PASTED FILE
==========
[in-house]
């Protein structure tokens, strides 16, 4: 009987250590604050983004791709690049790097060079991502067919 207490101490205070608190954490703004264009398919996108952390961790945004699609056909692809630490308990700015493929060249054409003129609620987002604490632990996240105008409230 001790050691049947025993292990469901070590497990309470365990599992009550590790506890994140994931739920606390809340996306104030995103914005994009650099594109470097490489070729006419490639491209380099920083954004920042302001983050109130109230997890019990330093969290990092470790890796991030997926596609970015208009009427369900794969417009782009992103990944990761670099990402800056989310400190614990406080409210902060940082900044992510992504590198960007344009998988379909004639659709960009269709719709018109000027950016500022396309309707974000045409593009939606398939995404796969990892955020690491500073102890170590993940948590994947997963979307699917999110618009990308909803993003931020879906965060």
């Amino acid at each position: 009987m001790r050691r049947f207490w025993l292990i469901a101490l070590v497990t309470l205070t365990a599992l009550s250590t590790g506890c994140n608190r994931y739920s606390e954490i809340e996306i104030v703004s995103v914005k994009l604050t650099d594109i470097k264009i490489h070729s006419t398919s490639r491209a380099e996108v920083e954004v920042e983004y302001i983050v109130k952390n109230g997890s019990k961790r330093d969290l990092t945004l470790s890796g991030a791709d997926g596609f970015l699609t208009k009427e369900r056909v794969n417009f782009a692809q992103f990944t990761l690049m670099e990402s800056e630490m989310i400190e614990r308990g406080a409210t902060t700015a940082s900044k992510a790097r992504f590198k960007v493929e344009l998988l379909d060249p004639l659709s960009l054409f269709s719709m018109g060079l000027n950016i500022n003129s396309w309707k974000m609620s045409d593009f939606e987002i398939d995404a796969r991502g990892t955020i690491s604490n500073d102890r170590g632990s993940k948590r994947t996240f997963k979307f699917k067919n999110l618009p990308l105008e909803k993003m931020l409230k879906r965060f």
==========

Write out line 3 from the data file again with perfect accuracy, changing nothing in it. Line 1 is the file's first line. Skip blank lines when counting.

């Amino acid at each position: 009987m001790r050691r049947f207490w025993l292990i469901a101490l070590v497990t309470l205070t365990a599992l009550s250590t590790g506890c994140n608190r994931y739920s606390e954490i809340e996306i104030v703004s995103v914005k994009l604050t650099d594109i470097k264009i490489h070729s006419t398919s490639r491209a380099e996108v920083e954004v920042e983004y302001i983050v109130k952390n109230g997890s019990k961790r330093d969290l990092t945004l470790s890796g991030a791709d997926g596609f970015l699609t208009k009427e369900r056909v794969n417009f782009a692809q992103f990944t990761l690049m670099e990402s800056e630490m989310i400190e614990r308990g406080a409210t902060t700015a940082s900044k992510a790097r992504f590198k960007v493929e344009l998988l379909d060249p004639l659709s960009l054409f269709s719709m018109g060079l000027n950016i500022n003129s396309w309707k974000m609620s045409d593009f939606e987002i398939d995404a796969r991502g990892t955020i690491s604490n500073d102890r170590g632990s993940k948590r994947t996240f997963k979307f699917k067919n999110l618009p990308l105008e909803k993003m931020l409230k879906r965060f």